DOBSON — Surry County Schools has put one special project on the back burner in order to take care of an urgent need at a middle school.
The county Board of Education back in the spring discussed some capital projects, including upgrading camera equipment on school buses. Some of those cameras are several years old, have failing components and were made at a time when digital images weren’t very sharp and detailed.
The school board had given the green light to replacing the equipment, but now that has been put on hold because of a need to fix an HVAC system at Central Middle School, noted Dr. Travis Reeves, school superintendent.
Central Middle is big enough to need two chiller units to service the building, Reeves said, and this semester one of the units began operating at less than full capacity.
These units were put in when the school was under construction in 1989-90 and are 27.5 years old now, according to the superintendent.
The project was put out for bids, and the three bids (all from local companies, he noted) were one of the closest that he’s seen, said Reeves.
The winning bid for about $67,000 came Stanley Heating & Air, of Elkin, said Robert Draughn, director of plant operations. All three of the contractors have worked with us in the past, he said.
Another bid came up at this week’s commissioners’ meeting.
In August, the school system received a couple of bids for work at the bus garage in Dobson. The issue came before the Board of Commissioners in September, but the elected officials requested more information from the schools at that time.
Reeves said the garage has two gas storage tanks on site that haven’t been operational since school began in the summer.
There hasn’t been a leakage, he was quick to add, but an internal sensor detected when a piece of equipment went foul.
The schools received bids from two contractors, but the commissioners recommended a third company to contact as well, Reeves said. When Draughn, reached out to Hardin’s Pump and Compressor, the company said it didn’t work on underground tanks anymore. It referred Draughn to Petroserve Inc.
In an email to the county manager’s office, Reeves said, “You will see that Petroserve’s quote is a little higher than the others. However, Robert Draughn was very impressed with the knowledge base of this company and their recommendations to make sure we were up to date on regulations.”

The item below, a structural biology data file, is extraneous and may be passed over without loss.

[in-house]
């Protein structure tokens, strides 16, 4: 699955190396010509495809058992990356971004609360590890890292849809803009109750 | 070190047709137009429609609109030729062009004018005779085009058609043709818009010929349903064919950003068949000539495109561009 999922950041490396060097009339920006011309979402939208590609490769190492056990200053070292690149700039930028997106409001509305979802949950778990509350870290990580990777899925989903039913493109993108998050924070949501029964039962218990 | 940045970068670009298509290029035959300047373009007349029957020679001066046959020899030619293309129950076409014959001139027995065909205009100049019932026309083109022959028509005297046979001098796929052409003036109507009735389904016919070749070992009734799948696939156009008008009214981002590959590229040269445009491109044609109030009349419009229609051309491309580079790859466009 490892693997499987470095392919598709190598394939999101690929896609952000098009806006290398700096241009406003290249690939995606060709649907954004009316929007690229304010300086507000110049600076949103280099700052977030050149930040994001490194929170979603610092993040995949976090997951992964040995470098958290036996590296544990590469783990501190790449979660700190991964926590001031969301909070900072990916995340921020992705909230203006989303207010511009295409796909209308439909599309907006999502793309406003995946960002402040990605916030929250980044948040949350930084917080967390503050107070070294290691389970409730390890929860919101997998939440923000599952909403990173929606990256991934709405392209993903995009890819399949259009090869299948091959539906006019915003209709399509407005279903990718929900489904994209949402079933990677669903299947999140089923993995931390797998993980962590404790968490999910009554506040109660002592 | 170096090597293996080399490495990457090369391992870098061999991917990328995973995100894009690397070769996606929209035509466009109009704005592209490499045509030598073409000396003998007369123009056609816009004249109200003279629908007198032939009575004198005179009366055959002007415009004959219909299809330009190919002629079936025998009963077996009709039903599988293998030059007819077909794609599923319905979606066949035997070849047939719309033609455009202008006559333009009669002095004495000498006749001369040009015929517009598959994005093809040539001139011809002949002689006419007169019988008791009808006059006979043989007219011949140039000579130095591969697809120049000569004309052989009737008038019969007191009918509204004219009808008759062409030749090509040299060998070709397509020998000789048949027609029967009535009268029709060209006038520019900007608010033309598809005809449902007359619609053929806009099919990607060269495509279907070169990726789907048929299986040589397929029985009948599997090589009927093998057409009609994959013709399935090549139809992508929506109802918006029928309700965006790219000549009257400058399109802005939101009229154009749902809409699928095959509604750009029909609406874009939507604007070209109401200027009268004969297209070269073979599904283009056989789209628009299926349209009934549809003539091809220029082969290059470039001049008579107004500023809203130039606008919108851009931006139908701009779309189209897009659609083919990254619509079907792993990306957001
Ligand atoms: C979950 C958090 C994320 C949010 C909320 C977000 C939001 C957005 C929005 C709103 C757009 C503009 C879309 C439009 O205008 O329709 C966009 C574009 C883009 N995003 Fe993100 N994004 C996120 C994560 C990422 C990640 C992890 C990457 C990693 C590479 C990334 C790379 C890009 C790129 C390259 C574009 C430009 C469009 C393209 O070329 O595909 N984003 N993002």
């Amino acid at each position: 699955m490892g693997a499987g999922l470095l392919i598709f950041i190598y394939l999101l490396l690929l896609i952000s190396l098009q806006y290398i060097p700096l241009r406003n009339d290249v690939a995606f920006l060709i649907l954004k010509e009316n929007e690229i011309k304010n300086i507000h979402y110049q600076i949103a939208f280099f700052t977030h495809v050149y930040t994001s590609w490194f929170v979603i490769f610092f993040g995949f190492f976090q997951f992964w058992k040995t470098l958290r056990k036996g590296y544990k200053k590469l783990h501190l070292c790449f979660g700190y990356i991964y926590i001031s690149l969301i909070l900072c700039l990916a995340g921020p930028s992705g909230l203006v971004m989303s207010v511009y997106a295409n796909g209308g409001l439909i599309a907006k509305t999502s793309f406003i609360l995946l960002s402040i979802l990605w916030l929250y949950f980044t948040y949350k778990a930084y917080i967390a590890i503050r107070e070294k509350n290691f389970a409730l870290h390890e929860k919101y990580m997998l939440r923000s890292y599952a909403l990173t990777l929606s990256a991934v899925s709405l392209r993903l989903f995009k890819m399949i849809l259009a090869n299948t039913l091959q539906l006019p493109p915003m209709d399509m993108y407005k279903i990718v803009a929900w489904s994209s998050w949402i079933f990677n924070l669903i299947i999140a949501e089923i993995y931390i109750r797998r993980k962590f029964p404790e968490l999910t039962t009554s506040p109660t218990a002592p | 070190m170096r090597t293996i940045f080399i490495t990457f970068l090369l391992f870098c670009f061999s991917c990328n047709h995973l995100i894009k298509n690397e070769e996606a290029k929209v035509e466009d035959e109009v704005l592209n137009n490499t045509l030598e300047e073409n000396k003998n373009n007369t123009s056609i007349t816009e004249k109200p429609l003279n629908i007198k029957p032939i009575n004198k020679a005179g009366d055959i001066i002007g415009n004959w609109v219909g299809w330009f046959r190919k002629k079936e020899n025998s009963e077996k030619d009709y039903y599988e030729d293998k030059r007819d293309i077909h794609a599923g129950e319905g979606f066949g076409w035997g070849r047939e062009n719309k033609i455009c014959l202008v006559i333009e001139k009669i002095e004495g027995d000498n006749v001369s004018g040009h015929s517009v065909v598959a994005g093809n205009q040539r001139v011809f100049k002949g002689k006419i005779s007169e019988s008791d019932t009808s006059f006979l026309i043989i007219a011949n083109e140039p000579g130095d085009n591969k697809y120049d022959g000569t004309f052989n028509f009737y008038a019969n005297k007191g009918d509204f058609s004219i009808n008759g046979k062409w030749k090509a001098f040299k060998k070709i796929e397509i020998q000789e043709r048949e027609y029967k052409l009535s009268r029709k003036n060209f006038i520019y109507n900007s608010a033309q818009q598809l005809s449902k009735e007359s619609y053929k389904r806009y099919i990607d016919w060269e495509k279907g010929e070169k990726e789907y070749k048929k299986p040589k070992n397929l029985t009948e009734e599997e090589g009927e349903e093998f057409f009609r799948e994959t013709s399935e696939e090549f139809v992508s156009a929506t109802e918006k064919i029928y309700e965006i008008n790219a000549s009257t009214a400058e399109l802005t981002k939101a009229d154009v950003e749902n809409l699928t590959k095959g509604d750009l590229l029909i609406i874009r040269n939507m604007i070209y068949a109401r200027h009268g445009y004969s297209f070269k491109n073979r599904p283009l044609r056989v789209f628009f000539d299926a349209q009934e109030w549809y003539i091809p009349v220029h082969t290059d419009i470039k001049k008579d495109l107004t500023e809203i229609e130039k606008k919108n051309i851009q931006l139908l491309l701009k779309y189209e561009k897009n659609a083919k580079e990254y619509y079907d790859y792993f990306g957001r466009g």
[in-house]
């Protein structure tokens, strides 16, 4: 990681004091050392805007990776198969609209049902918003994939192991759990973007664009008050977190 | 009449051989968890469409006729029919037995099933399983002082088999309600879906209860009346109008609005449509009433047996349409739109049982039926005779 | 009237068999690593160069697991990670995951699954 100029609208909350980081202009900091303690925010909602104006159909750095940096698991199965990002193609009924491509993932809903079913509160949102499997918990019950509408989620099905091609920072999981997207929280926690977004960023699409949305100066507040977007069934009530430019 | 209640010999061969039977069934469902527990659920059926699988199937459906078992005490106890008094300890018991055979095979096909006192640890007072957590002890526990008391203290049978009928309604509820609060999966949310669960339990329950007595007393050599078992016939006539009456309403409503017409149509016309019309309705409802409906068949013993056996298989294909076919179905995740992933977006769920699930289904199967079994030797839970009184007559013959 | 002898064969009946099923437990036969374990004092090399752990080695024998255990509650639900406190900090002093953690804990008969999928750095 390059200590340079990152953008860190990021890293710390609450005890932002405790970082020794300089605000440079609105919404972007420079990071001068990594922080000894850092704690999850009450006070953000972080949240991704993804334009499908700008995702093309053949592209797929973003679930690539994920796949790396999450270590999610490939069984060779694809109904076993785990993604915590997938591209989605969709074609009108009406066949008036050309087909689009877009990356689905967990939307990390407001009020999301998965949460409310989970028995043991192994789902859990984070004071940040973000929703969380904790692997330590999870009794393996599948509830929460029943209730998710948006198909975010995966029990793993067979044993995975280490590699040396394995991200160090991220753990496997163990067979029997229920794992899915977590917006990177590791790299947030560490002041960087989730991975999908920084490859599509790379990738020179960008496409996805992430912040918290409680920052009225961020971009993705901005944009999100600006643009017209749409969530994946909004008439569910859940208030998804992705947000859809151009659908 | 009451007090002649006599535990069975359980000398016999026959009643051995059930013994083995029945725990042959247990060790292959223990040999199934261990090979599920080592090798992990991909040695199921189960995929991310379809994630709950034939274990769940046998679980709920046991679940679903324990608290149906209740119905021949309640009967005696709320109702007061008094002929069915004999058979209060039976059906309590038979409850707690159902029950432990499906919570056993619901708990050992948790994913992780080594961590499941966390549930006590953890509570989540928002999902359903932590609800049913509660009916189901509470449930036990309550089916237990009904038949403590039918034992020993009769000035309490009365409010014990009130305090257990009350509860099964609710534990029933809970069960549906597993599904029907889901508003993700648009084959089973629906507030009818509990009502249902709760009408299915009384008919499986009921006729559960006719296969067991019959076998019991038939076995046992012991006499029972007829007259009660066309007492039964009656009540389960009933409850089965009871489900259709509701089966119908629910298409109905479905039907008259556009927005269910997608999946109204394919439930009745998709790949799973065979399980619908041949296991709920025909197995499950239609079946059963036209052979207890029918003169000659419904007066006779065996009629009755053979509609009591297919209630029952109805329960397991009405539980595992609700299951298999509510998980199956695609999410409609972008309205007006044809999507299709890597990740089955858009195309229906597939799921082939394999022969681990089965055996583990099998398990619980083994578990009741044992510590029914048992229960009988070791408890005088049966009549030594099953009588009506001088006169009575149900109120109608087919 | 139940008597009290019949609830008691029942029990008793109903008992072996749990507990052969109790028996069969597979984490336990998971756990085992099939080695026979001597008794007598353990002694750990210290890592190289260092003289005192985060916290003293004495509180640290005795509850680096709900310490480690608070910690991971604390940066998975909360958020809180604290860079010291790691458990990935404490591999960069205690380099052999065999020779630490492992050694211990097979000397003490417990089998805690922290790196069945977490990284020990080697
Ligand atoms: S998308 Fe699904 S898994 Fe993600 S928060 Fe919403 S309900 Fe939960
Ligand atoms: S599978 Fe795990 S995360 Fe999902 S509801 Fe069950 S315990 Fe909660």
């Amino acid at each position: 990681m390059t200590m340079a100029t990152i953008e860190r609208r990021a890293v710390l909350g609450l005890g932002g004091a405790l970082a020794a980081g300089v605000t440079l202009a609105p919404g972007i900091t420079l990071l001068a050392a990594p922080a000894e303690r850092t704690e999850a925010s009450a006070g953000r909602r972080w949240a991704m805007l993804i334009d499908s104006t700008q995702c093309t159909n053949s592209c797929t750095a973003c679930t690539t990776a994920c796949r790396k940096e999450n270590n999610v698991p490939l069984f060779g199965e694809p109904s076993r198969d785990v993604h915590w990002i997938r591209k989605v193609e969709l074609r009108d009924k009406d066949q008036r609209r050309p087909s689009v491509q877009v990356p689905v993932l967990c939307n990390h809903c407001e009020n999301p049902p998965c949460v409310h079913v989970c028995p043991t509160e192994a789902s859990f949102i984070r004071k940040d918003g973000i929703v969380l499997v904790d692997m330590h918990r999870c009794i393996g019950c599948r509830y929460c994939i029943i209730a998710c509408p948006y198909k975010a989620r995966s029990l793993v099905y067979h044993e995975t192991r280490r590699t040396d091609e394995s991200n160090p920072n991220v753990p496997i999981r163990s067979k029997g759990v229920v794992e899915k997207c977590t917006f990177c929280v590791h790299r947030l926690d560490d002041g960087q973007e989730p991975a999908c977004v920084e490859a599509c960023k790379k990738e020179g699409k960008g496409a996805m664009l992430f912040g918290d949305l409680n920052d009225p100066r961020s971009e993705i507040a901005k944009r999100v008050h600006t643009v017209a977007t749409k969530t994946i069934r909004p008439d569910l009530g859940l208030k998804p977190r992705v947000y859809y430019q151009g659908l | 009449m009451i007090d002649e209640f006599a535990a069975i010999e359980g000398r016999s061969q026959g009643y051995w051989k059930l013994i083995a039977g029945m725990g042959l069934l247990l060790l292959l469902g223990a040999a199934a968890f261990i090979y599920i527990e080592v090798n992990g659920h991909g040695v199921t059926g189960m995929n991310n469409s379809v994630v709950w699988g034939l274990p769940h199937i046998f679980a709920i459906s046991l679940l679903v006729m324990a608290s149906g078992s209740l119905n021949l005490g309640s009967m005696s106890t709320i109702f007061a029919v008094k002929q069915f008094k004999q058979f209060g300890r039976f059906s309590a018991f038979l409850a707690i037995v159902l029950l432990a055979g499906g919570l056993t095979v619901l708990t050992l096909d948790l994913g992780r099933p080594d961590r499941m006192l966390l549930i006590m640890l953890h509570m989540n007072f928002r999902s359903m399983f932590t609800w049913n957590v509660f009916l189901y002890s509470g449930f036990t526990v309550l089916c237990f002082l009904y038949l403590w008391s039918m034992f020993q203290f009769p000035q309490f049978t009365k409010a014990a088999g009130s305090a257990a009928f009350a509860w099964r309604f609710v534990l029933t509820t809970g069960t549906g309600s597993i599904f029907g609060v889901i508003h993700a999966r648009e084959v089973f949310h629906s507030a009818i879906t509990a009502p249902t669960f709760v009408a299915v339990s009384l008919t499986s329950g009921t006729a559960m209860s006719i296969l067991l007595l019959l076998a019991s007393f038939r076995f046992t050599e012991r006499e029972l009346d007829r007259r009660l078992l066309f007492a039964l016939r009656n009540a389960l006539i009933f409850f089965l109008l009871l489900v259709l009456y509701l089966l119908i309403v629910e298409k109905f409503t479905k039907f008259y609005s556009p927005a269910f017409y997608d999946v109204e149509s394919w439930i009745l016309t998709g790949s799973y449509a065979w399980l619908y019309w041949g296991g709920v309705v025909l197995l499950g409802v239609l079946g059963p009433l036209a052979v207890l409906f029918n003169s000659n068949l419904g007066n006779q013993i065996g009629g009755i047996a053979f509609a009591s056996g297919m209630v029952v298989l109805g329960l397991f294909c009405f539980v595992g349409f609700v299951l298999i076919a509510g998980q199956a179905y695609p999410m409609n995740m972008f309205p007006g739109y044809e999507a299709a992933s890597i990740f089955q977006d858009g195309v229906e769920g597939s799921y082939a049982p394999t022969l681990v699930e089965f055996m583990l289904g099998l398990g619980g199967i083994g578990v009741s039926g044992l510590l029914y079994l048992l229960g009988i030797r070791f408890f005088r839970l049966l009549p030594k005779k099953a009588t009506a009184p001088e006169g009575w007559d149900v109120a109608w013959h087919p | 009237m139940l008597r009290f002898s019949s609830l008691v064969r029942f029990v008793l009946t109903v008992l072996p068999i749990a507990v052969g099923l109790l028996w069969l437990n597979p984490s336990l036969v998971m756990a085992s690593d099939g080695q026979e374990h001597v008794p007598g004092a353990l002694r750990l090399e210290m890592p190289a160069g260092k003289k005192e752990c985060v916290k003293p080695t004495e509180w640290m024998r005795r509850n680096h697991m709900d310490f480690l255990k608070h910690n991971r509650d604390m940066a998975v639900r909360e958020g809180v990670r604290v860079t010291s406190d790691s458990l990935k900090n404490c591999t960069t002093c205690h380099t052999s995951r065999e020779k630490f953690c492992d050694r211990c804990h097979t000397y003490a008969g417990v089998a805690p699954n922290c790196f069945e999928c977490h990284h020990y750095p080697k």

When asked about this on Wednesday, Reeves added that sometimes it isn’t about getting the cheapest price, but finding the most responsible bidder, and the district liked Petroserve.
Draughn said the first two bids came in during August, then by the time he was ready to get a bid from Petroserve in mid-September, the rules had changed.
He said he received a regulation update from the state that gives him until Oct. 1, 2018, to be in compliance on a number of things, some of which are included in this fuel system.
Rather than do one project now, then schedule another work session later to upgrade things to meet the standards, it makes sense to do both things at one time, said Draughn. It’s less expensive to do all the work at once.
So when Petroserve made its bid at the end of September, the number was noticeably higher than the other two for a reason – it included more work, he explained.
Spatco Petroleum Solutions, of Charlotte was the low bid at $47,760.
Collins Petroleum and Electrical, of Lewisville, was second at $54,650.
Petroserve, out of Stokesdale, came in with a bid of $59,145.
The county commissioners didn’t get to hear Draughn’s explanation because he was at that very time at Rockford Elementary School talking to the school board about the Central Middle chiller project. They didn’t know that Petroserve was offering to do more work.
The consensus among the commissioners appeared to be that taking sealed bids is a time-honored way of doing business and not honoring the low bidder harms that process.
Commissioner Buck Golding suggested that the county board fund half of Spatco’s low bid. If the school district chooses a different company, then the school board can pay the difference in cost.
The other commissioners agreed and voted unanimously in favor of approving $23,880.
No matter which company is chosen, it will be a long time before any work can be done, said Draughn. When first contacted months ago, all three companies said they were lined up on projects for six months already. That means it could be next summer before anything is done at the garage.
Right now, things are quite challenging because every vehicle in the county school system is trying to fuel up through the maintenance office pump, which has a much smaller system, he said. So, the office is constantly bringing in tankers of gas to keep up with the demand.
Both the underground tanks and the chiller replacement were part of the study done by Bill Powell a few years ago, said Reeves. Powell recommended work on these and other needs proactively rather than waiting for a problem to arise.
These needs are part of the reasons that his district has been asking for more money for capital needs each year because it knows these issues are going to come up.
For the 2017-18 budget, the three school districts in the county asked the commissioners for an increase in capital spending from $110 per pupil to $150.
Commissioner Van Tucker pointed out that the county is looking to borrow $30 million to fund capital needs for the schools, so he wasn’t prepared to vote for extra funding right now. The other commissioners agreed and voted to keep the capital spending at $110.
Because Surry County Schools had a decrease of about 200 children, this per-pupil allotment meant that the district actually is receiving less money in this fiscal year than in 2016-17 in regular capital funds.
Reach Jeff at 415-4692.